“We know that e-cigarettes have fewer toxins than traditional cigarettes, but we can’t say that e-cigarettes are less harmful than traditional cigarettes, as we don’t know whether that translates to a reduced risk of cancer or other health problems,” says Dr. Hyland.
Some of the fastest-growing methods of nicotine delivery are electronic products. But because many of these devices are so new, little is known about the benefits — and the risks — of using them.
We know quitting is hard. Most smokers try several times to quit and it can be a very frustrating process. But every time you try, you practice quitting and increase your chances for quitting for good. So don’t give up – give it another try and ask for help.
In an effort to stop the tobacco industry from targeting younger generations, the U.S. government took aim at youth vaping early this year, banning some e-cigarette flavors — like mint and fruit flavors.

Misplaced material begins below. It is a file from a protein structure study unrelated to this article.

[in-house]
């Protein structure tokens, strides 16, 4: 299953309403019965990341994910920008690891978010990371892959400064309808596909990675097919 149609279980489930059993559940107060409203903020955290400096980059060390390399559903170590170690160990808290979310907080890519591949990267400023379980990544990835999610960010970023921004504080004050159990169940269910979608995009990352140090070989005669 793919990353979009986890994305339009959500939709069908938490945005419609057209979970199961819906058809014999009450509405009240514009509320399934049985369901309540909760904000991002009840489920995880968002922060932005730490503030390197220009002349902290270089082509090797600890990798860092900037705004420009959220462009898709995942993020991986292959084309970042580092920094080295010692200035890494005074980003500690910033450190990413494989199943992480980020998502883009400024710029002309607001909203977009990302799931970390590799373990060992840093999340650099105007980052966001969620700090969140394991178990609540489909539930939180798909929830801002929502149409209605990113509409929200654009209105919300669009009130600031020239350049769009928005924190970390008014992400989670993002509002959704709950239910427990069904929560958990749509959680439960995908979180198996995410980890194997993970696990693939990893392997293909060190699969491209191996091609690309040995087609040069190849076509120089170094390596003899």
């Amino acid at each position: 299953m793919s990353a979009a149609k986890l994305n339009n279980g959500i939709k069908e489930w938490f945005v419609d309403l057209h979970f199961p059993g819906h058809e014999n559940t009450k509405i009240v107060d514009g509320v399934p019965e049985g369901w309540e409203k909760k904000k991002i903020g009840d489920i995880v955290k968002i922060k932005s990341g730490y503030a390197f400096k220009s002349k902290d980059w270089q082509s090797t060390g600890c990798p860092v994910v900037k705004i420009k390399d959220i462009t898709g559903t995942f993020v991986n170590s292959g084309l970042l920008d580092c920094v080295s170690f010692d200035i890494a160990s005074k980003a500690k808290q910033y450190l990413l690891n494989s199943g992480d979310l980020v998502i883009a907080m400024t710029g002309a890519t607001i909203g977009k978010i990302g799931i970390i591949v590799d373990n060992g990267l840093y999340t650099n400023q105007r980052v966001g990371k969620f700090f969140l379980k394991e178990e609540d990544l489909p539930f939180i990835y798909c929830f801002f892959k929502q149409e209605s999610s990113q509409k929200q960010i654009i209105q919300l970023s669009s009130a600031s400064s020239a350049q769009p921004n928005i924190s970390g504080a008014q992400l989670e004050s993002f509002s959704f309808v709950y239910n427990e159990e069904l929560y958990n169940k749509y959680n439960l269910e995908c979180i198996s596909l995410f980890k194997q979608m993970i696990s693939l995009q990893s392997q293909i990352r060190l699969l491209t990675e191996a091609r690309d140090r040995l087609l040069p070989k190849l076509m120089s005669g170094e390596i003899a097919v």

Evidence has shown that e-cigarettes can be less harmful to a person’s health in the short-term when someone who regularly smokes completely switches to them, but they still deliver aerosols and other harmful chemicals.
Studies show that the overall number and levels of toxins are much lower in vaping products compared with conventional cigarettes, which, in comparison, are incredibly toxic, with thousands of chemicals and dozens of carcinogens that cause harm to every organ system in the body.
There is an ongoing debate over the safety of e-cigarettes as the trend continues to grow in popularity. So the question remains: Are e-cigarettes good or bad?